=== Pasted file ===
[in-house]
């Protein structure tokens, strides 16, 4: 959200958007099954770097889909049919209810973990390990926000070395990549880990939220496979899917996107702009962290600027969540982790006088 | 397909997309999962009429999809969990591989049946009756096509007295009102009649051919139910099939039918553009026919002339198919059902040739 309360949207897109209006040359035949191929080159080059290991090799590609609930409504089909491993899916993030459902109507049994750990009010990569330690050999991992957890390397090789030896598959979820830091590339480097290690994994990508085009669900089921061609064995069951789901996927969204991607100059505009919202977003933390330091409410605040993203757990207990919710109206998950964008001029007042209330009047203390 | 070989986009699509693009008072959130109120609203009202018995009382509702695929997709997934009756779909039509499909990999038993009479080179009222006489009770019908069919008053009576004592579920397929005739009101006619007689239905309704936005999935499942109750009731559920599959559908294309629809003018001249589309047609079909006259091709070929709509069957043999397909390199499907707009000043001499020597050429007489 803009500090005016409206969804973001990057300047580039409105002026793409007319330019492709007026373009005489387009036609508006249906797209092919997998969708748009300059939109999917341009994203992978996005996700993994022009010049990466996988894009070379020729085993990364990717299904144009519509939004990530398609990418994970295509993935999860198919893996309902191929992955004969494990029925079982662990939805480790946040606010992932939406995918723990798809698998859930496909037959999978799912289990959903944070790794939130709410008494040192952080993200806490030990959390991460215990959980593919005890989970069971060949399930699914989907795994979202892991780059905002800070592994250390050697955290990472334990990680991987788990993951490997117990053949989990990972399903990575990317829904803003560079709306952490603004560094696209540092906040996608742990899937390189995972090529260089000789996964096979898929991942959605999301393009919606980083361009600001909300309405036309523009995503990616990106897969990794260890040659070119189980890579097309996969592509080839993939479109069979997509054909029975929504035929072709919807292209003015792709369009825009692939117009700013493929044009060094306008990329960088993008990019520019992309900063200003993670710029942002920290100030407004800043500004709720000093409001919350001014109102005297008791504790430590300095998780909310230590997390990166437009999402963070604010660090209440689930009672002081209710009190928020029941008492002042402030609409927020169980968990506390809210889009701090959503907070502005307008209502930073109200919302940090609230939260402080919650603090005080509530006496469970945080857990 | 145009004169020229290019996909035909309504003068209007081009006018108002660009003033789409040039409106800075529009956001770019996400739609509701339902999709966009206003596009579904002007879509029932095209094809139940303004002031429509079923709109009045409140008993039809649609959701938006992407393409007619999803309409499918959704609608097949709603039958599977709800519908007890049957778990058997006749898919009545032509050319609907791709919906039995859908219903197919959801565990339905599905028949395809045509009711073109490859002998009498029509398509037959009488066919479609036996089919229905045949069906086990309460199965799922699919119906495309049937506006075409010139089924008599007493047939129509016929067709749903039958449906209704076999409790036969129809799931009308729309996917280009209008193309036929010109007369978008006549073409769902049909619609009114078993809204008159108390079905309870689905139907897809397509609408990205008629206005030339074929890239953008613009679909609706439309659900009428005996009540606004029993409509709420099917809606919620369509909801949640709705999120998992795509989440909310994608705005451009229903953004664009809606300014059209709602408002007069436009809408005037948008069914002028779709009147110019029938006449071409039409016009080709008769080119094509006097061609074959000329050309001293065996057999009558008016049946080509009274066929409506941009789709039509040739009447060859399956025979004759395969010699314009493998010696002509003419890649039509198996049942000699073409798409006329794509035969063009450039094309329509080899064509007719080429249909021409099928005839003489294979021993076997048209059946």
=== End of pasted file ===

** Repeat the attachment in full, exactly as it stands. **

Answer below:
[in-house]
């Protein structure tokens, strides 16, 4: 959200958007099954770097889909049919209810973990390990926000070395990549880990939220496979899917996107702009962290600027969540982790006088 | 397909997309999962009429999809969990591989049946009756096509007295009102009649051919139910099939039918553009026919002339198919059902040739 309360949207897109209006040359035949191929080159080059290991090799590609609930409504089909491993899916993030459902109507049994750990009010990569330690050999991992957890390397090789030896598959979820830091590339480097290690994994990508085009669900089921061609064995069951789901996927969204991607100059505009919202977003933390330091409410605040993203757990207990919710109206998950964008001029007042209330009047203390 | 070989986009699509693009008072959130109120609203009202018995009382509702695929997709997934009756779909039509499909990999038993009479080179009222006489009770019908069919008053009576004592579920397929005739009101006619007689239905309704936005999935499942109750009731559920599959559908294309629809003018001249589309047609079909006259091709070929709509069957043999397909390199499907707009000043001499020597050429007489 803009500090005016409206969804973001990057300047580039409105002026793409007319330019492709007026373009005489387009036609508006249906797209092919997998969708748009300059939109999917341009994203992978996005996700993994022009010049990466996988894009070379020729085993990364990717299904144009519509939004990530398609990418994970295509993935999860198919893996309902191929992955004969494990029925079982662990939805480790946040606010992932939406995918723990798809698998859930496909037959999978799912289990959903944070790794939130709410008494040192952080993200806490030990959390991460215990959980593919005890989970069971060949399930699914989907795994979202892991780059905002800070592994250390050697955290990472334990990680991987788990993951490997117990053949989990990972399903990575990317829904803003560079709306952490603004560094696209540092906040996608742990899937390189995972090529260089000789996964096979898929991942959605999301393009919606980083361009600001909300309405036309523009995503990616990106897969990794260890040659070119189980890579097309996969592509080839993939479109069979997509054909029975929504035929072709919807292209003015792709369009825009692939117009700013493929044009060094306008990329960088993008990019520019992309900063200003993670710029942002920290100030407004800043500004709720000093409001919350001014109102005297008791504790430590300095998780909310230590997390990166437009999402963070604010660090209440689930009672002081209710009190928020029941008492002042402030609409927020169980968990506390809210889009701090959503907070502005307008209502930073109200919302940090609230939260402080919650603090005080509530006496469970945080857990 | 145009004169020229290019996909035909309504003068209007081009006018108002660009003033789409040039409106800075529009956001770019996400739609509701339902999709966009206003596009579904002007879509029932095209094809139940303004002031429509079923709109009045409140008993039809649609959701938006992407393409007619999803309409499918959704609608097949709603039958599977709800519908007890049957778990058997006749898919009545032509050319609907791709919906039995859908219903197919959801565990339905599905028949395809045509009711073109490859002998009498029509398509037959009488066919479609036996089919229905045949069906086990309460199965799922699919119906495309049937506006075409010139089924008599007493047939129509016929067709749903039958449906209704076999409790036969129809799931009308729309996917280009209008193309036929010109007369978008006549073409769902049909619609009114078993809204008159108390079905309870689905139907897809397509609408990205008629206005030339074929890239953008613009679909609706439309659900009428005996009540606004029993409509709420099917809606919620369509909801949640709705999120998992795509989440909310994608705005451009229903953004664009809606300014059209709602408002007069436009809408005037948008069914002028779709009147110019029938006449071409039409016009080709008769080119094509006097061609074959000329050309001293065996057999009558008016049946080509009274066929409506941009789709039509040739009447060859399956025979004759395969010699314009493998010696002509003419890649039509198996049942000699073409798409006329794509035969063009450039094309329509080899064509007719080429249909021409099928005839003489294979021993076997048209059946």